The Best Green Egg Layers

I think it’s easy to say that I’m fascinated with egg colors. It doesn’t matter what color, I’m in love with all of them. Green, shades of brown, blue, or pink, it doesn’t matter. And what’s better? You don’t have to dye eggs to get these colors. There’s so many breeds of chickens out there that lay these egg colors, and they’re the best pets… in my opinion. Egg dyes are full of chemicals and are really unhealthy for you, so investing in some Easter egg layers for your flock defiantly should be on the bucket list! The most common egg color, of course, is white and brown, but why not spice it up a little and add some olive-green or chocolate-brown? Trust me, you won’t regret it. Every time I order chickens, I always consider the egg colors and how they’ll look all together. Yes, egg colors do influence my choices… sometimes. Anyways, I’ve compiled a list of my favorite green egg layers that are available on My Pet Chicken and Meyer Hatchery, my go-to hatcheries. And hopefully you consider checking out their spring hatches that are available to add some cuteness to your spring!

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Beauty, a Ameraucana/ Black Copper Marens cross. She has the feathered feet and the soft feathers of the Maren and the muffs and color from the Ameraucana. 

 

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Virginia, a Cream Legbar/ Welsummer mix. As you can see, she favors the Cream Legbar half. 

What Makes An Egg Green?

First, let’s start with what makes an egg green in the first place. To create a green egg laying chicken, hatcheries cross a brown egg layer and a blue egg layer. (ex. a Black Copper Maren and a Blue Amereucana) The dark brown and sky blue cross together to create an olive-green.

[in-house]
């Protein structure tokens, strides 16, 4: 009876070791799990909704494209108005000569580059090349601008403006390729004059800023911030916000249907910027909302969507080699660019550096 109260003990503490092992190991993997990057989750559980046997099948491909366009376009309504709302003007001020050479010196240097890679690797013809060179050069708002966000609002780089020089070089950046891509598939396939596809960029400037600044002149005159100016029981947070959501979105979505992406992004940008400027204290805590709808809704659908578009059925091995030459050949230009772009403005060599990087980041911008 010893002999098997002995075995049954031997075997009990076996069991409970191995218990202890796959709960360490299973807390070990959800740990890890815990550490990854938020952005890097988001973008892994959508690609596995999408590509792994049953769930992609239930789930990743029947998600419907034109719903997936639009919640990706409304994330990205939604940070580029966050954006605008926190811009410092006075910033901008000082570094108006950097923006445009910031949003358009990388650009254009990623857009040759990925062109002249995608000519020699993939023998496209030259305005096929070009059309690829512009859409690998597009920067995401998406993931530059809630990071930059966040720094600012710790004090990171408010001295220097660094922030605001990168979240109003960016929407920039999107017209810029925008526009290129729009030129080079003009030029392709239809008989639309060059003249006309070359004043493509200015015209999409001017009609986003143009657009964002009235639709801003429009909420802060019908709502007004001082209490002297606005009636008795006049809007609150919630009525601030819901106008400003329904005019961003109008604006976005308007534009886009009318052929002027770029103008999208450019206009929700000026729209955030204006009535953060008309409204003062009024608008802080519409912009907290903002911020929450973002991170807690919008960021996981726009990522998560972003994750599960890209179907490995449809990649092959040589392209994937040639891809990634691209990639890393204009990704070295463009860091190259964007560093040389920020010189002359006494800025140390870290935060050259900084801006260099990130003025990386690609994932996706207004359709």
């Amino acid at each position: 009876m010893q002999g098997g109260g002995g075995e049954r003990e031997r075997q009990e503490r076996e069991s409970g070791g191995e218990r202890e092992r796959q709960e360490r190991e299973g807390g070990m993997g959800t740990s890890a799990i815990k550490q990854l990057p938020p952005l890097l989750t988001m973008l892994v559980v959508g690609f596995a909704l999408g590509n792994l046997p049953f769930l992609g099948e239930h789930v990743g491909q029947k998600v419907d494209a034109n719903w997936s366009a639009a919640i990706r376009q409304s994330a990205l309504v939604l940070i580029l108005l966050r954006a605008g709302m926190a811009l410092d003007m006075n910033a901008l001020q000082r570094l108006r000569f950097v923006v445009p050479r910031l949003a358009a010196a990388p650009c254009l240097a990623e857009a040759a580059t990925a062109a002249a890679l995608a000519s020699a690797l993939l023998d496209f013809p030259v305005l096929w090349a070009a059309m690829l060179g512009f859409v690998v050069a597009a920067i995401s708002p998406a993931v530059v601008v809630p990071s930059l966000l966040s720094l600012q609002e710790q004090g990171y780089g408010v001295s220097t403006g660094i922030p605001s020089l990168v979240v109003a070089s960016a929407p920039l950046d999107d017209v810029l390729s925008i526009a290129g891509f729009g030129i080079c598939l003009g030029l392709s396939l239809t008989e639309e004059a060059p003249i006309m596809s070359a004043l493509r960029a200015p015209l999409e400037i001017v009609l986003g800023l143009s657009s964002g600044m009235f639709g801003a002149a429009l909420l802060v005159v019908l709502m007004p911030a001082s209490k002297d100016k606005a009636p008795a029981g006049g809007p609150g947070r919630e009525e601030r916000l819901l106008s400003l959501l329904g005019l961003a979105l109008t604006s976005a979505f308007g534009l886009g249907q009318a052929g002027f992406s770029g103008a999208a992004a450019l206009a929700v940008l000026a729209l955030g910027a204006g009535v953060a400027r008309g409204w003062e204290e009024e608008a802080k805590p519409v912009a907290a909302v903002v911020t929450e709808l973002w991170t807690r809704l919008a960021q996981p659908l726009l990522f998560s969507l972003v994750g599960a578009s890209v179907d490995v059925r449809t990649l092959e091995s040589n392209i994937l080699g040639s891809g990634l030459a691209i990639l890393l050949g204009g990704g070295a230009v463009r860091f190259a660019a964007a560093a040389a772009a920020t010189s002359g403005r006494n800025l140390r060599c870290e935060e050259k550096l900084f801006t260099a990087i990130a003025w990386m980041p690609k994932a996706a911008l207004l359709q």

When the hen lays an egg, it starts out as white, then gets pigmented brown as it moves through the oviduct, and then is coated with a blue pigment. The blue pigment is dark enough to where it goes through the whole shell, causing the outside of the shell to be green while the inside is blue. Crazy, right? The blue-green pigment is called biliverdin, while the brown pigment is called protoporphyrin.

Multiple shades of green can be achieved, depending on how dark the parents eggs were and the chicken itself. There’s a light sage-green, olive green, and there’s darker shades like army green. My Olive Eggers from My Pet Chicken lay olive-green eggs, and they’re probably one of my favorite eggs I get.

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My Favorite Green Egg Layers

There’s only two breeds of chickens that can lay a green egg (that I’ve seen), Easter Eggers and Olive Eggers. The one thing with Easter Eggers is they are crossed with Amereucanas while the other half is unknown, so they can lay any colored egg, which is where they’re name comes from. I’ve had multiple Easter Eggers in the past that layer beautiful green eggs, so definitely consider them. Check them out here on My Pet Chicken and here on Meyer Hatchery.

Of course, if you want guaranteed green eggs, then Olive Eggers are the way to go. Typically, Olive Eggers are crossed either with Cream Leg Bars and Welsummers or Black Copper Marens and Amereucanas. I have one of each from My Pet Chicken, and they’re both beautiful. You can’t pick which cross you want, of course, but both crosses lay olive colored eggs, and like I said, I’m IN LOVE with the olive-green color! Check out Olive Eggers here on My Pet Chicken and here at Meyer Hatchery.

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So that’s my little cover on green eggs. I know there’s not much for green egg laying breeds, but Olive Eggers and Easter Eggers are widely available on hatchery websites all year, so I definitely recommend adding some to your flock. You won’t regret it!

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